|The stupid question is the question not asked|
Re^2: Perl in space?by jhourcle (Prior)
|on Aug 26, 2010 at 14:03 UTC||Need Help??|
NASA has this concept of "Tech Readiness Level", where you basically have to go through various levels of testing before use in flight. As I understand it, TRL applies to all technology (hardware, software, specific materials, etc.) There's then the "Software Safety Guidebook", which doesn't even mention Perl. (yet, they mention VisualBasic). ... but based on the criteria they use (strongly typed, compiled, etc), Perl is going to be a problem.
There are specific requirements for assessments of systems in the Software Assurance Standard, based on the classification of the systems:
Class D and below are where you get descriptions qualified with :
A defect in Class D software may cause rework but has no direct impact on mission objectives or system safety
I know there's Class D software written in Perl. (I've written some of it.) It's likely that Perl will *never* be in use in Class A or B. I also know of some Class C software out there that's written in Perl (stuff to retrieve and merge various documents for mission planners, and some client/socket software to obtain a secondary science product from ground stations and process them), but I don't know how common it is, as I don't work in mission operations or science operations; I fall under science analysis.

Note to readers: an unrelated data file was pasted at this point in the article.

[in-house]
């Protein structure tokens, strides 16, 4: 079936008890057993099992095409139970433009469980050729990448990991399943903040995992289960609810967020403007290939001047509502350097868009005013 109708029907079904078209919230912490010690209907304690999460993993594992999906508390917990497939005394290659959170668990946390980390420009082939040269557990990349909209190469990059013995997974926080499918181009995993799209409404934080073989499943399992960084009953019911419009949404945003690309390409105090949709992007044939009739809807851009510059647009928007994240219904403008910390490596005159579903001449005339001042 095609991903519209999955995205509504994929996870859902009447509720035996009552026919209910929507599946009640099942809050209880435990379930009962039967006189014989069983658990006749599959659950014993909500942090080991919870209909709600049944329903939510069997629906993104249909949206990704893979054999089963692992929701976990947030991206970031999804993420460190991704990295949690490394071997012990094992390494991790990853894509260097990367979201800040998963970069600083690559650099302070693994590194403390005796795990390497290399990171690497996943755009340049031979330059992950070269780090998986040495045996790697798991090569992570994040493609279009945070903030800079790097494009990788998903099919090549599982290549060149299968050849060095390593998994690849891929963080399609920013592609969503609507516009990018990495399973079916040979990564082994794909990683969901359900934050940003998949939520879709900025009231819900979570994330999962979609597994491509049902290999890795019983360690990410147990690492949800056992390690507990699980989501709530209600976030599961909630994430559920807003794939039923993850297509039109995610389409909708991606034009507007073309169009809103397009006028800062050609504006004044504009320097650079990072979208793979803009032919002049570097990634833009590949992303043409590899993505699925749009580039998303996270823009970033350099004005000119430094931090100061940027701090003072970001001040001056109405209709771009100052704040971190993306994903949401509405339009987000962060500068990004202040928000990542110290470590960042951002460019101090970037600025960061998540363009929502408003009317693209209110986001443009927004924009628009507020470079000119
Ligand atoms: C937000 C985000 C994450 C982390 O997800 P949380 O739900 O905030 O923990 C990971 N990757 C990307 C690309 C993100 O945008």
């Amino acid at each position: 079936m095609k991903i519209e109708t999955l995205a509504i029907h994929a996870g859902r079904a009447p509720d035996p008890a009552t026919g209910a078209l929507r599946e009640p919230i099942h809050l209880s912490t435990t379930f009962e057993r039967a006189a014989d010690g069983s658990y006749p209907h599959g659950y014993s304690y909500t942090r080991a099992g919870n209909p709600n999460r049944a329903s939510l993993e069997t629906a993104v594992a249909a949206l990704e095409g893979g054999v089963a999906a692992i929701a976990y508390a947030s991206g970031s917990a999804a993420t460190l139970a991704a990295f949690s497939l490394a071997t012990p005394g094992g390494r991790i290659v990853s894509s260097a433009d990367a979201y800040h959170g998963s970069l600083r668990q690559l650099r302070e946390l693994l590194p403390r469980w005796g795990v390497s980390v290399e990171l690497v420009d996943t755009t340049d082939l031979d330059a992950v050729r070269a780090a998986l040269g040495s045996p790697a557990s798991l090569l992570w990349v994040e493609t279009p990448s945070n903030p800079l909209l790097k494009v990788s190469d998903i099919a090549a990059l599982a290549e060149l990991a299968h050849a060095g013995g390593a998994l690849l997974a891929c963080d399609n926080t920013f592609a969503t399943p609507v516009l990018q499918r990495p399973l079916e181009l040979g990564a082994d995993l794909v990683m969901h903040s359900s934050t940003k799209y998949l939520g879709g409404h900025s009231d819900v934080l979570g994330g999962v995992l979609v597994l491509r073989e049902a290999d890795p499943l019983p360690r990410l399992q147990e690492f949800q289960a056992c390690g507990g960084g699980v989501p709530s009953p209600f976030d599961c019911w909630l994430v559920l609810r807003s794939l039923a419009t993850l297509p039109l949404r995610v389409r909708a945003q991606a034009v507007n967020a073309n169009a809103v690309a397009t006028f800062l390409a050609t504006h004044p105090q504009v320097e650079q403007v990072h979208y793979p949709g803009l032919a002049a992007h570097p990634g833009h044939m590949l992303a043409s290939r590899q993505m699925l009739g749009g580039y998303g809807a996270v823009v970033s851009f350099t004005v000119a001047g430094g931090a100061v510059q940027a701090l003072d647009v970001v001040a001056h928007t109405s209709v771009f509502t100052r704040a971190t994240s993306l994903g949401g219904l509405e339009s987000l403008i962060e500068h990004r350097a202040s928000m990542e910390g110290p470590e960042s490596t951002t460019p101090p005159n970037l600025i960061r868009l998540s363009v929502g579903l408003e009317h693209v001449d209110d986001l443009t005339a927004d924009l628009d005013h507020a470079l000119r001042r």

Now, this sounding rocket ... I'm guessing it'd be either Class B or C (depending if it was being used for a primary or secondary mission objective), but as it's not a long-lived mission, doesn't need to be a high TRL; this could've just been considered a prototype.